In Nigeria, almost every government since independence has launched one type of special intervention programme or the other to revive the textile industries. All the interventions seem to have been failing as the reality points to the fact that the industries, not only textile are disappearing. Some of the existing ones are now ghost of what they used to be.
There is no gainsaying the fact that over the years the Nigerian textile industry has been on its deathbed, in need of some form of protection or genuine intervention.
The comatose state of Nigeria’s textile manufacturing industry is a far cry from that of the 21st Century’s industrial evolution and productivity demand of any serious nation.
Nigerians should have every reason to be tired of “stories” of every government’s move to revive the textile industry since 1999 when democracy returned with some promise and glimmer of hope.
But despite all the noise and vaunting about restoring and overhauling the industry, it is still in a sorry state. The sector used to be investors’ delight in the 1960s when businessmen mainly from Asian countries and other parts of Africa found it very attractive to commit their capital given the large market the Nigerian economy presented to them then.
This is the same industry that used to provide employment to myriads of skills and cadres of staff ranging from the very low, semi and highly skilled, which led to immense boom in the national economy, particularly the economies of cities such as Asaba, Aba, Ikeja, Kaduna, among others where textile production was well located and was a success story.
Gone are the days when Nigerians embraced the products of the likes of the International Textile Industry (I.T.I) at Mushin, Lagos; Texlon at Amuwo Odofin; Enpee at Oshodi; Aswani at Isolo; Boujson Mercedes at Oyingbo; Sunflag at Surulere; Five Star at Isolo and many others. Virtually all the above-mentioned textile companies except one have stopped production of clothing materials and even the one that is still in the business not only has few staff, but has its production reduced drastically.
In the 60s and years later, these cities were centres of excellence of some sort with many trooping in from the hinterland, to eke out a living for themselves, through small and medium-sized industries that sprang up, by forward or backward linkages with these textile firms, with tremendous positive effects on general commerce, increased tempo in economic activities and enhanced living standards generally.
What we have these days is quite different or at best pathetic, a far cry from the glory days of the past. Workers in such industries, including the former Edo State governor and current National Chairman of the All Progressives Congress, APC, Comrade Adams Oshiomhole indeed have had reminiscences of such situations that laid the foundation for vibrant labour unionism in the country.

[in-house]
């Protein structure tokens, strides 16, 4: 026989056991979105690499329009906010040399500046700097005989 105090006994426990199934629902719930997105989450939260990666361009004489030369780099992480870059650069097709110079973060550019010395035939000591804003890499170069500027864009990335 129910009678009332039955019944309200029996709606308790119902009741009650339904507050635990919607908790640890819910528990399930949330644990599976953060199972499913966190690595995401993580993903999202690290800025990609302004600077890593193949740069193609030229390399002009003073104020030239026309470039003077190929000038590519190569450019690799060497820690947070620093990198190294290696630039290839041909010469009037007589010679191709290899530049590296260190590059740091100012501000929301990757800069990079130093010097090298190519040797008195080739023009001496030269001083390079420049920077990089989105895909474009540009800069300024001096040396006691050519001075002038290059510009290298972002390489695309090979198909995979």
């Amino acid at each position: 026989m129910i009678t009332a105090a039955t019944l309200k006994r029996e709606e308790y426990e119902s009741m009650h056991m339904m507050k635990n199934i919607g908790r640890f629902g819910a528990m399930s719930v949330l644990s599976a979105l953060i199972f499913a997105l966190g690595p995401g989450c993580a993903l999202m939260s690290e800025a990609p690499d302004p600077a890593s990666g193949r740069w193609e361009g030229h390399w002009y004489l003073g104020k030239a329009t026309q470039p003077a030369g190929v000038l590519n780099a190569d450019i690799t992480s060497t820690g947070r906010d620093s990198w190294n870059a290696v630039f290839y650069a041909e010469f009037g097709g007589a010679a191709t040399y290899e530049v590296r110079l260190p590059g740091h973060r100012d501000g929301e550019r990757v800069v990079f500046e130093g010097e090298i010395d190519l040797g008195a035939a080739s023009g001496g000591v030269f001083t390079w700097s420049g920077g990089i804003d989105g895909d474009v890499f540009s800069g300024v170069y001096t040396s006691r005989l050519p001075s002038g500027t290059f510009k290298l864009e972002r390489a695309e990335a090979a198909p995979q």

Those days could aptly be referred to as the days of yore.
It was no surprise at the enthusiasm expressed by the representatives of the National Union of Textile, Garment and Tailoring Workers, NUTGTW led by its President, John Adaji at the promise by President Muhammadu Buhari to the union, at the Presidential Villa in Abuja, recently to revive the textile industry and thus enhance job creation, as one of the key pillars of his economic agenda in his second term in office.
This promise by the president is cheery news, not only to members of the NUTGTW, but to the generality of Nigerians who would be glad at the return of those days of the boom.
However, on second thought, it must be clearly expressed that good wishes are indeed good and that “if wishes were horses then beggars might ride.”
Industry analysts who spoke with Sunday Sun think that the only way to achieve a good result, given Buhari›s promise, is for the government and stakeholders to migrate from cheap rhetoric to action that the nation can feel.
Commentators are also in agreement that there is the need to ensure that smuggling is dealt a heavy blow in any revival effort; else domestic textile production will be a mirage, as these firms will find it tough to survive in an uncensored economic environment.
Focusing on producing for the local market would also revive the cultivation of cotton which used to blossom in the Northern parts of the country. That will also create jobs in the agricultural sector.
No country’s industrial sector can ever flourish without the provision of a stable, reliable, quality supply of electricity.
There is without controversy of unscrupulous elements whose stock in trade is to profit from the present horrible situation of non-availability of sufficient electricity supply. The same goes for the poor functioning of textile manufacturing companies in the country, which in the first instance is the fallout of lack of adequate and quality supply of electricity. Therefore, the real enemy of development and progress particularly in this industrial sector may not necessarily be the need to set up hydro-plants for electricity, among others, but, indeed, to muster the willpower and unyielding resoluteness with which to confront or displace those who would not let go.